In some embodiments, valuable data, such as program code and/or acquired data, is encrypted, and the associated cryptographic key is retained in volatile memory, such as random access memory (RAM). The volatile memory can retain the key only while connected to a power source. When a threat to the security of the data arises (meaning an event that could lead to exposure of the data), a trigger disconnects the power source from the memory. Consequently, the key in the memory is lost, and the data can no longer be accessed.
There is therefore provided, in accordance with an embodiment of the present invention, a method for securing data including:
encrypting the data;
storing a key for deciphering the encrypted data in a volatile memory coupled to a power source; and
in response to an event indicative of a vulnerability of the data to unauthorized exposure, disconnecting the power source from the volatile memory.
Typically, disconnecting the power source includes receiving a signal indicative of the possible exposure and disconnecting the power source responsively to the signal. Receiving the signal may include sensing one or more of an environmental parameter, a circuit component failure, and an unauthorized intrusion.
In some embodiments, the volatile memory is a first memory, and the method includes storing the encrypted data in a second memory.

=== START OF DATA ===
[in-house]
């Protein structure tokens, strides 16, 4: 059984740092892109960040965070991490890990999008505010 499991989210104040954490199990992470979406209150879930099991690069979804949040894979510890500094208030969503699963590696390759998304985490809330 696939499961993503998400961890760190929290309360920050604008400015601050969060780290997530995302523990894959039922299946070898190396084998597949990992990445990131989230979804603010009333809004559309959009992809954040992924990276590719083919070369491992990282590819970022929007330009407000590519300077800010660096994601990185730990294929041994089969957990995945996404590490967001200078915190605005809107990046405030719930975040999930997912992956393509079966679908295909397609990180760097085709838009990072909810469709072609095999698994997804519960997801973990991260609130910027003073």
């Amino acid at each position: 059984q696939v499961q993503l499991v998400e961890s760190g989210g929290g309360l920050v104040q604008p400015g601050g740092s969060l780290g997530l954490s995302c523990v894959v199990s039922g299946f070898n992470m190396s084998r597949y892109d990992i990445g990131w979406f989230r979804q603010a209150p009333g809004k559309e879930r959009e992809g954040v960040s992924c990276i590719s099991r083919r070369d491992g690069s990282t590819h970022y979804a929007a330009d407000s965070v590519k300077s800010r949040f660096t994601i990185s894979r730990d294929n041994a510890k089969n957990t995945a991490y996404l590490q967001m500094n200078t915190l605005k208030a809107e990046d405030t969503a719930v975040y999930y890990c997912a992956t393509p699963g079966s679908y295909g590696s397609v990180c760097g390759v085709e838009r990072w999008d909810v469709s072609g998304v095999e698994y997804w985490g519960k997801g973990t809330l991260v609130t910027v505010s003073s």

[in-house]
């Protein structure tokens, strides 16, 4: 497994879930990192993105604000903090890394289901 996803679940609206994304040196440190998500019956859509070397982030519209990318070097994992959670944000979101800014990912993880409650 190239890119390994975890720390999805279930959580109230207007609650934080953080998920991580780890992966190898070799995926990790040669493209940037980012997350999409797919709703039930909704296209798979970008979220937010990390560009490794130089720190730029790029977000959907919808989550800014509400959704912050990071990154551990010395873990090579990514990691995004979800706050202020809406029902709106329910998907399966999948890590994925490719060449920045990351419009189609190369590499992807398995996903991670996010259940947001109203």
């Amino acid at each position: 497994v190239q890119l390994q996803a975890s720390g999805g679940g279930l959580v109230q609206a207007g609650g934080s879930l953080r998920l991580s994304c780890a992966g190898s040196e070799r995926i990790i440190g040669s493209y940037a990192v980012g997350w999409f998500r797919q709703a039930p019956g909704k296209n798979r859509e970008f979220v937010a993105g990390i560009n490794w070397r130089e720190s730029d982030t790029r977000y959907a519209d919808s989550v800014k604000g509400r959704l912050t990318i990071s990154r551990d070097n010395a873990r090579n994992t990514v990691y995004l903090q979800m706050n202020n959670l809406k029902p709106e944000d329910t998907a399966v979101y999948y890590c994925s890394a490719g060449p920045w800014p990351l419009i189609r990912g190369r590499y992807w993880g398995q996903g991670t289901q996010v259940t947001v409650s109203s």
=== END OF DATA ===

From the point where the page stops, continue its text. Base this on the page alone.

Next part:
The data may include program code, and the method may include decrypting the program code using the key and passing the decrypted program code to a processor for execution.
The volatile memory may be coupled to the power source by a switch, in which case disconnecting the power source includes opening the switch.
In some embodiments, disconnecting the power source includes providing a logical low output from a logical switch.
There is further provided, in accordance with an embodiment of the present invention, apparatus for securing data including:
a volatile memory operative to store a cryptographic key;
a processor, which is operative to read encrypted data and to decrypt the data using the cryptographic key in the volatile memory;
a power source; and
a switch, which is coupled between the power source and the volatile memory and is operative, in response to an event indicative of a vulnerability of the data to unauthorized exposure, to disconnect the power source from the volatile memory.